In the time it takes you to read this blog post, more than 30 children will die from causes that could have been prevented or treated, more if you are a slow reader. Children worldwide face a lethal combination of inequality, injustice, and gender discrimination. They deserve better.
Every year, more than one million children die the day they are born, and another million die within their first week of life. Almost half of all child deaths occur in the neo-natal period (the first 28 days) – and the share is rising. The vast majority of these deaths could be averted. Yet, if progress continues at its current rate, there will still be some 3.6 million such deaths per year by 2030, the year the Sustainable Development Goals (SDGs adopted by the United Nations last September) pledges to eliminate “preventable child deaths”
India accounts for one-fifth of child deaths worldwide. Nearly all women from the richest 20% of households enjoy prenatal care and skilled attendants at delivery; coverage rates for the poorest are less than 10% – worse than in much of sub-Saharan Africa. Economic growth has done nothing to reduce the disparity.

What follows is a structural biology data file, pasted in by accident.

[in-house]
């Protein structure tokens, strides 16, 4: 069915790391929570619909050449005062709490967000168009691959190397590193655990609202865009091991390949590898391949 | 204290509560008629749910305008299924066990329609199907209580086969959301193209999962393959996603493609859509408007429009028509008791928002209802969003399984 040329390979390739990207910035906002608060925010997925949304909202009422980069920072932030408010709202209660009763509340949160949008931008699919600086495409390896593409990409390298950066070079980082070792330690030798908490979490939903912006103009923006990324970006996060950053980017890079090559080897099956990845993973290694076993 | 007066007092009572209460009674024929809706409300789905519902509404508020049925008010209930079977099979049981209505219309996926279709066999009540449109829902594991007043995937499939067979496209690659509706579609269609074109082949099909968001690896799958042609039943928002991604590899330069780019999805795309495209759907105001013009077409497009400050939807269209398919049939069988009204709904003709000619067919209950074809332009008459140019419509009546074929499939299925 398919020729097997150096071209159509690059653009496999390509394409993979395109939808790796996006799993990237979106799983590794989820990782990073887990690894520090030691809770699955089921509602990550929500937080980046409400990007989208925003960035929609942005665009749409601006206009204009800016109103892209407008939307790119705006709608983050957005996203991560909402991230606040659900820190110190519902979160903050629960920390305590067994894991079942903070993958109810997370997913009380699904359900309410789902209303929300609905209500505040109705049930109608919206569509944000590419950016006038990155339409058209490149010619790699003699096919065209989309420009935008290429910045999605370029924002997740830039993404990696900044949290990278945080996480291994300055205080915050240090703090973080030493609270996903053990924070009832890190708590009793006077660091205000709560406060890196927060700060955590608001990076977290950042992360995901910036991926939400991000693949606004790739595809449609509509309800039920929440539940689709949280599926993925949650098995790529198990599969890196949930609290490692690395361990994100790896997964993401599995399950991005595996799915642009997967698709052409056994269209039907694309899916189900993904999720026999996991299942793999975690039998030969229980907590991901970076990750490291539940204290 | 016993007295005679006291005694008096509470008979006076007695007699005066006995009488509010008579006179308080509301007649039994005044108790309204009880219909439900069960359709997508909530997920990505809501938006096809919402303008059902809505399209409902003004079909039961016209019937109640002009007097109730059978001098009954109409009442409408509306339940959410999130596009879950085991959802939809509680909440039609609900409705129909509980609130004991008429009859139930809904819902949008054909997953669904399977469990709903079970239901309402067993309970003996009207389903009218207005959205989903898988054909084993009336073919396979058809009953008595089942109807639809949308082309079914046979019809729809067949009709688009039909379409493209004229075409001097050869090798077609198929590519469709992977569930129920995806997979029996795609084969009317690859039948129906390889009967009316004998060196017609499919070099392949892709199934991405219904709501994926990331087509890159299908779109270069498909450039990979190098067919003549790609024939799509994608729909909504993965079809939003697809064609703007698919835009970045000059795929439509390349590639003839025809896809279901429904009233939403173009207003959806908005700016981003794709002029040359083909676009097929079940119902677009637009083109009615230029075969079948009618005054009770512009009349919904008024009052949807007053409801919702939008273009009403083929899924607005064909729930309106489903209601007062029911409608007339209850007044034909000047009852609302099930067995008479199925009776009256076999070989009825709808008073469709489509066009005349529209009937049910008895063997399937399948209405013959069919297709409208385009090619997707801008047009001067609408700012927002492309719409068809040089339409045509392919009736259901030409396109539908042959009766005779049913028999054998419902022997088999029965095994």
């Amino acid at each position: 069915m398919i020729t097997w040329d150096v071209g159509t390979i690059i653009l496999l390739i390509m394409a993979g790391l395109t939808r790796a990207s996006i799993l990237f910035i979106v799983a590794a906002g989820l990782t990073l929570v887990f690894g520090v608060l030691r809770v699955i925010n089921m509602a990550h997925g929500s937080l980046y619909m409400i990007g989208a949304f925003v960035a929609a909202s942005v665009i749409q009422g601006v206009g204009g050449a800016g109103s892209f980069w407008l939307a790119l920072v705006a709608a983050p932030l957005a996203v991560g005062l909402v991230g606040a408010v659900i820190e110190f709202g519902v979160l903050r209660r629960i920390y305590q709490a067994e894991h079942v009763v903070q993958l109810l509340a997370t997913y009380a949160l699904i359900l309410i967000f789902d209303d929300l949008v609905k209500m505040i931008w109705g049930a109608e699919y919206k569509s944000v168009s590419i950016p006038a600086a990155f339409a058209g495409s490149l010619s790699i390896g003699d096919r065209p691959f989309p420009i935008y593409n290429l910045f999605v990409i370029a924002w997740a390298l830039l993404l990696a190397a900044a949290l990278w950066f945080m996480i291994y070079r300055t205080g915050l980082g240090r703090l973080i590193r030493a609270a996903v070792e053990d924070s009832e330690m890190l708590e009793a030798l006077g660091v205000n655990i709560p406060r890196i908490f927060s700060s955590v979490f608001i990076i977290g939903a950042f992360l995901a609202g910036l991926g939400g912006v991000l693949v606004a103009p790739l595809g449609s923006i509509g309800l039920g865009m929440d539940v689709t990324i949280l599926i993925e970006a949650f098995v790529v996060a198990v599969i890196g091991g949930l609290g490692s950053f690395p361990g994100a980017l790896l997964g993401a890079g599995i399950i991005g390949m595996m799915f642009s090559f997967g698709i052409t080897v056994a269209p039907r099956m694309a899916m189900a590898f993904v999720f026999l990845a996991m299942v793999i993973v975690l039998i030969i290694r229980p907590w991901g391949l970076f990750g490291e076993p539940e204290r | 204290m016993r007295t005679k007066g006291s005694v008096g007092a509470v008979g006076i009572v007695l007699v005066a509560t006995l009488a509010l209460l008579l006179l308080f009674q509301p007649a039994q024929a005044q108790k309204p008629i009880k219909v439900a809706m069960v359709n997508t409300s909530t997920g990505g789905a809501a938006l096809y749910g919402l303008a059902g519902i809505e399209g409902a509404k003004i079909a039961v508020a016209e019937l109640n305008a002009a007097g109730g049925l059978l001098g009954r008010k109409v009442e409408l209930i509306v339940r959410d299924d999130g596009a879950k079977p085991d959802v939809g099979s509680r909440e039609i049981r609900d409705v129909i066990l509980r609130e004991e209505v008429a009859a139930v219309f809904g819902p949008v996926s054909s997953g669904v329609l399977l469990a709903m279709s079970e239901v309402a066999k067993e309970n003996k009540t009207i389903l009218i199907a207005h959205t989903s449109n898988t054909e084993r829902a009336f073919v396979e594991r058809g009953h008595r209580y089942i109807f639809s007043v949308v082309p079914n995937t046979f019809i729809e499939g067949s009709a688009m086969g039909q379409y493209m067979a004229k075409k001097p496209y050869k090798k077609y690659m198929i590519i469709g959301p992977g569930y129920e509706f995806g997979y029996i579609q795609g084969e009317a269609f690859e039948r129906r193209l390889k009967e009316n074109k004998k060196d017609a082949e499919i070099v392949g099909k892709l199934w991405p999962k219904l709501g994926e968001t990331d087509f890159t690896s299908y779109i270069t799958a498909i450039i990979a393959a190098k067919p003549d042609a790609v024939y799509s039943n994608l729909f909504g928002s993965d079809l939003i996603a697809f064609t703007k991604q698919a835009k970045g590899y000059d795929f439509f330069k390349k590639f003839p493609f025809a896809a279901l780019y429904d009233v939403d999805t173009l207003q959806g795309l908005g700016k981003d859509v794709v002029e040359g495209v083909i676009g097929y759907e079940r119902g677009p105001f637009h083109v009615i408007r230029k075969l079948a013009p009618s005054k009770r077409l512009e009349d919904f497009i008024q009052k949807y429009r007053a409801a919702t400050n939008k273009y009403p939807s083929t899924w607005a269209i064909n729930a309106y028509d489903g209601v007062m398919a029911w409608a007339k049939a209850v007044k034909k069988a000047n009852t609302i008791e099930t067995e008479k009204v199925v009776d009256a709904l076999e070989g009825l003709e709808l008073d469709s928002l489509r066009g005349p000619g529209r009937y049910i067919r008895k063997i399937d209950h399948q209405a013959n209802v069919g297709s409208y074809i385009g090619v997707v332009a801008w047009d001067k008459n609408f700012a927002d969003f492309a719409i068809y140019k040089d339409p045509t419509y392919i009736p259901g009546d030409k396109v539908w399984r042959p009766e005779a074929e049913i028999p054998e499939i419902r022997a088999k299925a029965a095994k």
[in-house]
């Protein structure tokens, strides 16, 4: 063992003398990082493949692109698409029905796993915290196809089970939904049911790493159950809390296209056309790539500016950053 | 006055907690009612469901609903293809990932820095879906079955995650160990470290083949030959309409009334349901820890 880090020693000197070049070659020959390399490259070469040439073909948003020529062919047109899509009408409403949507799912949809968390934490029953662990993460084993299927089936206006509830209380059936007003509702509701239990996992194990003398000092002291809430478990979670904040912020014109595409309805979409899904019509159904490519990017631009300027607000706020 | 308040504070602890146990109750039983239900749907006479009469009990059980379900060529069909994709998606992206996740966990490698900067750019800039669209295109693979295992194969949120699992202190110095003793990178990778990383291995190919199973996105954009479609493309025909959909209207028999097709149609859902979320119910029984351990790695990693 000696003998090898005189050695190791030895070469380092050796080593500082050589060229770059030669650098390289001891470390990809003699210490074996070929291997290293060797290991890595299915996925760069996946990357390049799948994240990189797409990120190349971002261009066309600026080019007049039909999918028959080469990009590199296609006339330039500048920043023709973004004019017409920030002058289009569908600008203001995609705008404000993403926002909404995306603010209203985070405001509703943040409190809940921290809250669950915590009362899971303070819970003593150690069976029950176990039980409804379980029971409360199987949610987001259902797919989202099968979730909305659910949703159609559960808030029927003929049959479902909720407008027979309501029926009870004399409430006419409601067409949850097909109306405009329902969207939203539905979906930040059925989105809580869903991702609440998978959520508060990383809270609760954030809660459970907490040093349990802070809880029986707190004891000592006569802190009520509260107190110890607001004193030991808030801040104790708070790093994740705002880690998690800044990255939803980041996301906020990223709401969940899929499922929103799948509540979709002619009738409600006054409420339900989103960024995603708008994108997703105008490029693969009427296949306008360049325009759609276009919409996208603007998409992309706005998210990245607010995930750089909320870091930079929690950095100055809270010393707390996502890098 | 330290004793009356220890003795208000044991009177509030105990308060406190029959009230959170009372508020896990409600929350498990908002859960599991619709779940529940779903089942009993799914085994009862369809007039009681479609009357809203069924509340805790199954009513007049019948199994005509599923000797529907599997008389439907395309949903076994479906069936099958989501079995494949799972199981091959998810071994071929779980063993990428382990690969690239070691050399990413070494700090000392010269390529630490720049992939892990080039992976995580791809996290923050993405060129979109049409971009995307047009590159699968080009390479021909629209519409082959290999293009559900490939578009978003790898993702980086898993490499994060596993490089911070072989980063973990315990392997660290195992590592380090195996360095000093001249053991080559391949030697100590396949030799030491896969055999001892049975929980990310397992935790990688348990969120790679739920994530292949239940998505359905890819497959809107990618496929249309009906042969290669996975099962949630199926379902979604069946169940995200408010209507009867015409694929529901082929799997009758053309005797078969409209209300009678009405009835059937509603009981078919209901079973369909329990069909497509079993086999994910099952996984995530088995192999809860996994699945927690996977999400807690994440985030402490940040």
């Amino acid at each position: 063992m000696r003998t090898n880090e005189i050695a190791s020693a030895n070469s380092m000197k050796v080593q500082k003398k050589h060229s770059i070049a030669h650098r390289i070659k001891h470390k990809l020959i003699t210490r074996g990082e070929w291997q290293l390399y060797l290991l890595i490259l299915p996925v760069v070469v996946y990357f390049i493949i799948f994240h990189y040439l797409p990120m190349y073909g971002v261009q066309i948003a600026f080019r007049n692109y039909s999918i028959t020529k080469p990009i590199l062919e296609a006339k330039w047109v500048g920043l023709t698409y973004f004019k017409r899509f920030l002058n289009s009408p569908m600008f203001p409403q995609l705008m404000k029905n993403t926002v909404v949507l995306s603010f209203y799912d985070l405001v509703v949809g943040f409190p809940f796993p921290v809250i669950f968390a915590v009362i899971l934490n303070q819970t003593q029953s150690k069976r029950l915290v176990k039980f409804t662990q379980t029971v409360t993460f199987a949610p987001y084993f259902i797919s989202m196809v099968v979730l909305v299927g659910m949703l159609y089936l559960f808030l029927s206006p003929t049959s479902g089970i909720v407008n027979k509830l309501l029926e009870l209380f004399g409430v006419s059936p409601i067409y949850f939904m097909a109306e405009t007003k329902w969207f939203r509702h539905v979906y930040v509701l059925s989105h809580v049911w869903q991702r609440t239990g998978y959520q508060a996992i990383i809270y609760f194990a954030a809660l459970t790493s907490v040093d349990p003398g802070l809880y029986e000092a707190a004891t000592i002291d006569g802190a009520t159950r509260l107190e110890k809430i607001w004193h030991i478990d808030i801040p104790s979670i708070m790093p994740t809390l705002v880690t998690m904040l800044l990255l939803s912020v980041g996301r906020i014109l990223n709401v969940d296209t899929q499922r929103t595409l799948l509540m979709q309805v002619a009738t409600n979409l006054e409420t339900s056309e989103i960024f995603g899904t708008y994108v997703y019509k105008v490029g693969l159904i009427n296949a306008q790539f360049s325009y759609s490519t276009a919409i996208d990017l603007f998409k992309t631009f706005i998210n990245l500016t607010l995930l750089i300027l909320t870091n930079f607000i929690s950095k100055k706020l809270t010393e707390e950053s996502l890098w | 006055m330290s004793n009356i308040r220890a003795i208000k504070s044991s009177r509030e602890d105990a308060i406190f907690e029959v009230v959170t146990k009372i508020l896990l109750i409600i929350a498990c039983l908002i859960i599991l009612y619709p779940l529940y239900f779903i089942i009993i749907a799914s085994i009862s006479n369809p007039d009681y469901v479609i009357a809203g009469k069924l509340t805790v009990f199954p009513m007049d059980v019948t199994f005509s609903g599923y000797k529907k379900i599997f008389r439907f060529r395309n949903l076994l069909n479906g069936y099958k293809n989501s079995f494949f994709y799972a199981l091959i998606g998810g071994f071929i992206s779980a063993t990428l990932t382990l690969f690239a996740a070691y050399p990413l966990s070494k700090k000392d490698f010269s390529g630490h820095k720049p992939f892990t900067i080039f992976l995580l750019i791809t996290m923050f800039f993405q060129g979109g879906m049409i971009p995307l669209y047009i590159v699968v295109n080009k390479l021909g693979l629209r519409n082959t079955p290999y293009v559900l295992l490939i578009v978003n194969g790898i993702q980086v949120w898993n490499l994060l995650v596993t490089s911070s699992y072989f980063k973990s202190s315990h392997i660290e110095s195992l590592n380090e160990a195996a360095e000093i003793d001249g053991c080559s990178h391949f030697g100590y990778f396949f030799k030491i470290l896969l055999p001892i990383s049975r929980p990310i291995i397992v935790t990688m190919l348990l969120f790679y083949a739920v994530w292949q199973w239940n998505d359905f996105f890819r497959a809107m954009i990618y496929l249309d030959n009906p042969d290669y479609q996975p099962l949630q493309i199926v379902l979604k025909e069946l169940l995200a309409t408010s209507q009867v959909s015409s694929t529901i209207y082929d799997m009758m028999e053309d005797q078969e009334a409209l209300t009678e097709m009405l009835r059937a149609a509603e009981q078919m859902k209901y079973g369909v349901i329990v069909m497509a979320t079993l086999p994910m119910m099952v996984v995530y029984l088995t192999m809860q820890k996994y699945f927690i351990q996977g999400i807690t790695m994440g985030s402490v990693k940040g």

Each year, some 36 million women in low- and middle-income countries give birth without a skilled attendant. An even greater number of children do not receive a post-natal health check. The vast majority of these women and children have one thing in common: they are poor. Indeed, being born to a low-income mother raises the risk of child mortality by a factor of 2-3 in much of South Asia and sub-Saharan Africa.
Survey evidence points to cost as a major barrier excluding poor women and children from health care. Forcing desperately poor women to pay for maternal and child health care is a prescription for inequality, inefficiency, and child deaths. Wealth-based disparities in health outcomes extend far beyond pregnancy and birth. Children born to poor mothers are less likely to be immunized or taken to clinics for treatment of potentially fatal diseases, such as pneumonia and diarrhea.